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Alumni Spotlight: Jade Gentile

Preparing for college play begins with club training

Playing soccer with SDA helped prepare Jade Gentile for her college career as a forward at West Virginia University.

She says the quality of the coaching and the high level of play of her teammates served as good training for the intensely competitive environment of Division 1 soccer in the Big 12 Conference.

“You are always, at every practice, fighting for your spot,” she says, explaining that the coach constantly changes lineups based on performance. “She’ll switch it around every day.” 

Gentile is in her junior year at WVU, but this is the first spring she has been able to play. She had two knee surgeries, in the spring of both her freshman and sophomore years. 

She tore her meniscus, cartilage in her knee that acts as a shock absorber, during an Olympic Development Program game before she went to West Virginia. “When I came to college, I guess I hadn’t fully recovered it.”

Despite the injury, Gentile made the Academic All Big 12 Rookie Team her freshman year and played in 14 matches off the bench. Then as a sophomore, she made the Academic All Big 12 First Team, playing in 22 matches before she tore the meniscus in her other knee during a practice.

She is majoring in Global Supply Chain Management. ‘Undecided’ when she started school, Gentile took some business classes and liked them She recently selected her emphasis. Her academic advisor works with someone from the soccer team to arrange her class schedule around practice.

“It’s been tough because of the amount of times we travel in the fall,” she says. “I usually take less credits in the fall and then more in the spring.”

In the fall, the team trains every day, usually mornings on Mondays, Wednesdays and Fridays and then afternoons on Tuesdays and Thursdays. “In the fall we focus more on game aspects and patterns of play rather than technical skills. In the fall, it’s all about getting ready for the next game.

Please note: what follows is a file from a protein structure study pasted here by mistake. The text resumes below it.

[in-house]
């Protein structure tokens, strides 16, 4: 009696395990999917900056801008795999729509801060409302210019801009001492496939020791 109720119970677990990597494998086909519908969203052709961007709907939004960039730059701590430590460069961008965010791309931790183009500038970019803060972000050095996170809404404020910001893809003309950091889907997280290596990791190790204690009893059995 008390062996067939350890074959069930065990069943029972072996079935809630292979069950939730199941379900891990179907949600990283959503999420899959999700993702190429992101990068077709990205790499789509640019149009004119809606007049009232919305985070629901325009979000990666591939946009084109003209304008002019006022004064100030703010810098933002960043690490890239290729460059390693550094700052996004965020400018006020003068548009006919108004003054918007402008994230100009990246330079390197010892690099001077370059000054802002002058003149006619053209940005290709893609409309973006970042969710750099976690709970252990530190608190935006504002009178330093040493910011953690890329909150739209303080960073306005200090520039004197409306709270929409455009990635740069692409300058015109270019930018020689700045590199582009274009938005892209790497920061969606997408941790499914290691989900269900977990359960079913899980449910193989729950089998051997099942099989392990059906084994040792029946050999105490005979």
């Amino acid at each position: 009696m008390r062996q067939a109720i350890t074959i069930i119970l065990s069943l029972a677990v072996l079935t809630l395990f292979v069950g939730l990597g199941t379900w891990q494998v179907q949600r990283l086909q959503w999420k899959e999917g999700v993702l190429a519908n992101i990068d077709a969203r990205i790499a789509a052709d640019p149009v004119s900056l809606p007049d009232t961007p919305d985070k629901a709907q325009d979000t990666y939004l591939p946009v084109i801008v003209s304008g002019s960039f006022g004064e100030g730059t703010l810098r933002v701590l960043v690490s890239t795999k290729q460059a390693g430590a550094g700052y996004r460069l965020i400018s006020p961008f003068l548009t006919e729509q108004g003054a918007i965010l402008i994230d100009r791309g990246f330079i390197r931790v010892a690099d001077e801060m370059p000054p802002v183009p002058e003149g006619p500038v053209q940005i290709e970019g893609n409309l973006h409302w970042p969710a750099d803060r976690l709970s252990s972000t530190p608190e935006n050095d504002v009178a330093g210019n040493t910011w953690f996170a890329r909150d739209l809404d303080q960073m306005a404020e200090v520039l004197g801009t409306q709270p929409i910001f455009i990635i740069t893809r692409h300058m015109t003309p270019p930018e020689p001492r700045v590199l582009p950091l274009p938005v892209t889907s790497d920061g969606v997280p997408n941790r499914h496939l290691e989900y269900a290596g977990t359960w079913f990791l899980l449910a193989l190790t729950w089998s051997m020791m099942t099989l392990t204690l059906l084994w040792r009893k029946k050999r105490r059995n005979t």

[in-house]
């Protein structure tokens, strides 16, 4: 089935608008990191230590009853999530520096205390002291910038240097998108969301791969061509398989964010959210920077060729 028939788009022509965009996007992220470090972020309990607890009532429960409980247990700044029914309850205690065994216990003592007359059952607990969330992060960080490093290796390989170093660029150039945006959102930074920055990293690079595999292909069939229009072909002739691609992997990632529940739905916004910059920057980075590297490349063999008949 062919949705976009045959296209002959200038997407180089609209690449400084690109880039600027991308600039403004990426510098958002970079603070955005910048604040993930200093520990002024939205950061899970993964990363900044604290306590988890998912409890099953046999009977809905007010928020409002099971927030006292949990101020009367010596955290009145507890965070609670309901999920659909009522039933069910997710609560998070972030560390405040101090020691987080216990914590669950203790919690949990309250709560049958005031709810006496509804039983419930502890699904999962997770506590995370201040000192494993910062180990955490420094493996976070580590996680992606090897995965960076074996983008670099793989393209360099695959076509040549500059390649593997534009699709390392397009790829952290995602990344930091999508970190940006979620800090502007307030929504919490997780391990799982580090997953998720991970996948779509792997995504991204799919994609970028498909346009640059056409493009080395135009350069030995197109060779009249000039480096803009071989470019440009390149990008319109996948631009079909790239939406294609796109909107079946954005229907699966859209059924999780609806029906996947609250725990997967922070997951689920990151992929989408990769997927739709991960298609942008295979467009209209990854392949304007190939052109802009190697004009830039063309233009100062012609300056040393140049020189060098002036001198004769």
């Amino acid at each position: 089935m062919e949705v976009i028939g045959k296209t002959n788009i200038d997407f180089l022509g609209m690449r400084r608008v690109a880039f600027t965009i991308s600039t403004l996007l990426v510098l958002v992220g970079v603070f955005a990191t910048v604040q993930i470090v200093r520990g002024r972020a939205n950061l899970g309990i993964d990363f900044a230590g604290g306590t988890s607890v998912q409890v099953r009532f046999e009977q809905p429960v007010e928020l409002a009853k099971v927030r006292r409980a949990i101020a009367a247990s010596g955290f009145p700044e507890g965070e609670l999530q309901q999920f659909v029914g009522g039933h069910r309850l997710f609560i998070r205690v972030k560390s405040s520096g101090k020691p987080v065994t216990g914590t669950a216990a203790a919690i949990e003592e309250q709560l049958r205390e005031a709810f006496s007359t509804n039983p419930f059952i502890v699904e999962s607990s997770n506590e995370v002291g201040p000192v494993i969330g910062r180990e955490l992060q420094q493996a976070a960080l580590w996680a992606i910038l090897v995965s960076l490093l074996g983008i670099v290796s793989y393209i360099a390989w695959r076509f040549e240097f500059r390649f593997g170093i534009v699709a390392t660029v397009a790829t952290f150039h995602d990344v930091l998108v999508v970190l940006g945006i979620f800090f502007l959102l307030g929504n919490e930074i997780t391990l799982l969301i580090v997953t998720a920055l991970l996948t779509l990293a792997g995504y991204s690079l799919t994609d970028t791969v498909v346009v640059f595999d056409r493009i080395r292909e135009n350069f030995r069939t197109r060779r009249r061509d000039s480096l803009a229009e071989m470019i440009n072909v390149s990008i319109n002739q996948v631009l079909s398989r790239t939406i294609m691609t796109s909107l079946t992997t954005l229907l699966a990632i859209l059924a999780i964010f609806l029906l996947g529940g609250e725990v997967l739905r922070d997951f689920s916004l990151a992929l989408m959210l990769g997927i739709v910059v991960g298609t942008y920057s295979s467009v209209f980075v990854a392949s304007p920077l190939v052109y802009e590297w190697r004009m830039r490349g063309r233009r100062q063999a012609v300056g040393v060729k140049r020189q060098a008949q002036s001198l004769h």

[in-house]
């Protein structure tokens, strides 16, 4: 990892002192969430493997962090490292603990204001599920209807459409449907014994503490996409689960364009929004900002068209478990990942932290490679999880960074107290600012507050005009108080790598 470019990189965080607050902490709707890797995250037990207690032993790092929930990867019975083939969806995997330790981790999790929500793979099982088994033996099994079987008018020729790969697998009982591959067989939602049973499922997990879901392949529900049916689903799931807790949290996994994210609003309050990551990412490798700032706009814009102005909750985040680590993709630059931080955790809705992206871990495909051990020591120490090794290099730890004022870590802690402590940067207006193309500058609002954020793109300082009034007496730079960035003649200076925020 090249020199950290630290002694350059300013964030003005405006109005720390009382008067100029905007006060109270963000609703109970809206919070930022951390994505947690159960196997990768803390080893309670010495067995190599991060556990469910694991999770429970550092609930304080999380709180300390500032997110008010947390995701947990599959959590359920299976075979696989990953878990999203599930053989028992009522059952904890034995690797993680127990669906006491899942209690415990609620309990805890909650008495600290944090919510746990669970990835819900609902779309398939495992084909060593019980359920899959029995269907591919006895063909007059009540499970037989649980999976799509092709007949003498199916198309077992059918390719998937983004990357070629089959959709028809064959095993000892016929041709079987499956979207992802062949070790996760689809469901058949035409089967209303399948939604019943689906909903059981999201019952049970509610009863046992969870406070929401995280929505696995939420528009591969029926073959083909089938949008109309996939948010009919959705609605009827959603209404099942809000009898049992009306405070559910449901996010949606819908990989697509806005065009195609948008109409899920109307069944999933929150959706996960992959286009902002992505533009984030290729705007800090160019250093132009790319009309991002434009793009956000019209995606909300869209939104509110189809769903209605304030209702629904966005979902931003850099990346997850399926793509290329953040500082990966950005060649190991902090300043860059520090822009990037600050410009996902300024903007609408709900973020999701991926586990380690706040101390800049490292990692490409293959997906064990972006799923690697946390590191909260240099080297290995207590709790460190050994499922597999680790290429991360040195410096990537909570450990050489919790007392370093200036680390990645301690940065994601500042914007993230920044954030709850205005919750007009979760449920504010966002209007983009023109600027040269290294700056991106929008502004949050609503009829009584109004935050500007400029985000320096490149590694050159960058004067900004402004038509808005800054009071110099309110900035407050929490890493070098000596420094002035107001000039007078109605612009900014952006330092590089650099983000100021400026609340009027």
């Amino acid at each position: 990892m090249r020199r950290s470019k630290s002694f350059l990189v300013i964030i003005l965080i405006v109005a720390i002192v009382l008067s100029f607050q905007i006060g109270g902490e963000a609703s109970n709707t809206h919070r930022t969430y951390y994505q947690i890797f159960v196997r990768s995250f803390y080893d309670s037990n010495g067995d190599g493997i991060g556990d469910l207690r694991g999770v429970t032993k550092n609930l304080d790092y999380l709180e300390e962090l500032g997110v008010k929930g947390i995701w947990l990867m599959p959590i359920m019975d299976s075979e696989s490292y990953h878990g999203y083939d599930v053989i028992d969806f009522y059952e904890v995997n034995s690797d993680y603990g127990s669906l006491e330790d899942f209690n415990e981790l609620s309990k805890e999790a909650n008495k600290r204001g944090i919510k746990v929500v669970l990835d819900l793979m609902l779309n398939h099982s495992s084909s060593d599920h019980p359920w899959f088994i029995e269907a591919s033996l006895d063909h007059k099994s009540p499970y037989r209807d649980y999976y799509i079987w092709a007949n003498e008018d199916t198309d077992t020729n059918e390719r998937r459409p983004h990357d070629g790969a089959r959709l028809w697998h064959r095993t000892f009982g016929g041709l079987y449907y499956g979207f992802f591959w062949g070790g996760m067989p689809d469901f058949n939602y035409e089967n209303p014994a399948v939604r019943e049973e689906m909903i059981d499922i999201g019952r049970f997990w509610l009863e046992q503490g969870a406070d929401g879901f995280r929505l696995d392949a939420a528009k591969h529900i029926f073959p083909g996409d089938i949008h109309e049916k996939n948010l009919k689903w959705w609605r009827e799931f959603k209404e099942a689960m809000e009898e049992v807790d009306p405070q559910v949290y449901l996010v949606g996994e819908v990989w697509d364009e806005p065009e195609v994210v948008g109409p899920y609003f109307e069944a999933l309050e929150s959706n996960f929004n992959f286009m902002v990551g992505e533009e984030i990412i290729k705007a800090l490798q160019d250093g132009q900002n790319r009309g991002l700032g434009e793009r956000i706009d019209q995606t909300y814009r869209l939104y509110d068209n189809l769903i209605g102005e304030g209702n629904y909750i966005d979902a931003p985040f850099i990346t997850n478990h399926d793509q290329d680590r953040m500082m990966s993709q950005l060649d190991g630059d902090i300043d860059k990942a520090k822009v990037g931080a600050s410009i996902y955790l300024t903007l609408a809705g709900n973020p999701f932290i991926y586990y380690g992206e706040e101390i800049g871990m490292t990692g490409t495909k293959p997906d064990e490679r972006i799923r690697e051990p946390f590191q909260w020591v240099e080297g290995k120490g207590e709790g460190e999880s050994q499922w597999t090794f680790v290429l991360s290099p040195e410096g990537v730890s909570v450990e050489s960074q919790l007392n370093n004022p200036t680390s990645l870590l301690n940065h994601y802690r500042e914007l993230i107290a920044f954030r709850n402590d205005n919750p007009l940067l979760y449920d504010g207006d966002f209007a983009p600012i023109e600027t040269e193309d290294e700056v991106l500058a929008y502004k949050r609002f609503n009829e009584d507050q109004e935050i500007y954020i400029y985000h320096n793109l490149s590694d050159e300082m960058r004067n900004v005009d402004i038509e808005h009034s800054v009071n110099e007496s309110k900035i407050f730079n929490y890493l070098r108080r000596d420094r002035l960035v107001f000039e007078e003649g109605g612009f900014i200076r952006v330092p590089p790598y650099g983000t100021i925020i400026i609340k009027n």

In the spring, the focus is more on fitness, and preparing for the fall season.

Gentile believes she arrived at West Virginia in good shape and ready to compete for playing time. Still, “it’s tough when you have seniors there who have been there for four years. Our coach likes to look for experience. She knows that the seniors know how she wants them to play.

“SDA really helped with that. The competition that we played in club was very high. So I was already aware of and comfortable with the level of play.” Gentile credits the level of talent in the players on her SDA team with making her a better player. “That pushed me to my limit.” 

She also says her coaches, Michael Paolini and Mike Kirmse, were instrumental in setting high standards—and helping her meet them. 

“They helped me a lot because of how knowledgeable they were about what I needed to be able to play at the college level,” she says. “They taught me about sleeping well, eating well, hydration and how much that all means.” 

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